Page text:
Carl Opperman, CEO of Agri Western Cape, said the outlook for the winter grain area was generally better than last year this time, but follow-up rain was required in all the regions:
“The Cape metropole received good rains over the past couple of weeks, resulting in grain farmers for the first time in a long while, not having to plant in dust.”
So far, it had rained well in the dry Eendekuil region of the Swartland, with the region up until now receiving 70mm of rain, in comparison with 86mm for the whole of last year.
“The grain is looking good. A few farmers suffered erosion damage, but nothing serious,” Opperman said.
Bredasdorp and Napier had received hardly any winter rain this far and like the rest of the Overstrand region, no summer rain either.
“While the rest of the region has received better rain, the rainfall is still far below the average. Conditions in the eastern parts of the region are near critical. The grain on the western side is looking promising, but it is a month late,” Opperman said.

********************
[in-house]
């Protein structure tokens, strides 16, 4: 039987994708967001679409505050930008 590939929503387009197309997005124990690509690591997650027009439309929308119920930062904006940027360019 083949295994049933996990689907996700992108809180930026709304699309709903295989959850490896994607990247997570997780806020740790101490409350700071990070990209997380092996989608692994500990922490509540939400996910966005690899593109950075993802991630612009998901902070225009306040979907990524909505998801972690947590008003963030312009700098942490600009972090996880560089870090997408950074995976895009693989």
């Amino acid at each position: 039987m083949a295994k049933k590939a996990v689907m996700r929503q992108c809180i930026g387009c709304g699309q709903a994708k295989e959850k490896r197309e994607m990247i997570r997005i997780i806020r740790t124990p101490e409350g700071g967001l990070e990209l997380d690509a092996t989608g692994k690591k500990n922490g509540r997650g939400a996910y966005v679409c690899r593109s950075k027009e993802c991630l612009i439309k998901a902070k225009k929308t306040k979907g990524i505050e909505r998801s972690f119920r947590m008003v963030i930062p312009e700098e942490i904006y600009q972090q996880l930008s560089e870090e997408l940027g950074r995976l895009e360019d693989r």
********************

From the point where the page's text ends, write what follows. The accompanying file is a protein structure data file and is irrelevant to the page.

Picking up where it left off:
The outlook for the Southern Cape and Klein Karoo was also dire, with dams still empty and planted crops and pastures not looking good, he said.
The same applied to the Hessequa region, where, according to Opperman, some farmers had reverted to chasing their sheep into dried-up grainlands.
Water levels in the major dams in the province were slowly recovering and looking better than last year this time, said Opperman.
At the time of publishing, according to the Department of Water and Sanitation, dam levels in the Berg River were at 70% of capacity, in comparison with 35% this time last year; the Steenbras Lower is at 48% in comparison with 29%; the Steenbras Upper at 95% in comparison with 60%; the Theewaterskloof at 31% in comparison with 18%; the Voëlvlei at 40% in comparison with 20%; the Wemmershoek at 72% in comparison with 38%; and the Clanwilliam at 58% in comparison with 15%.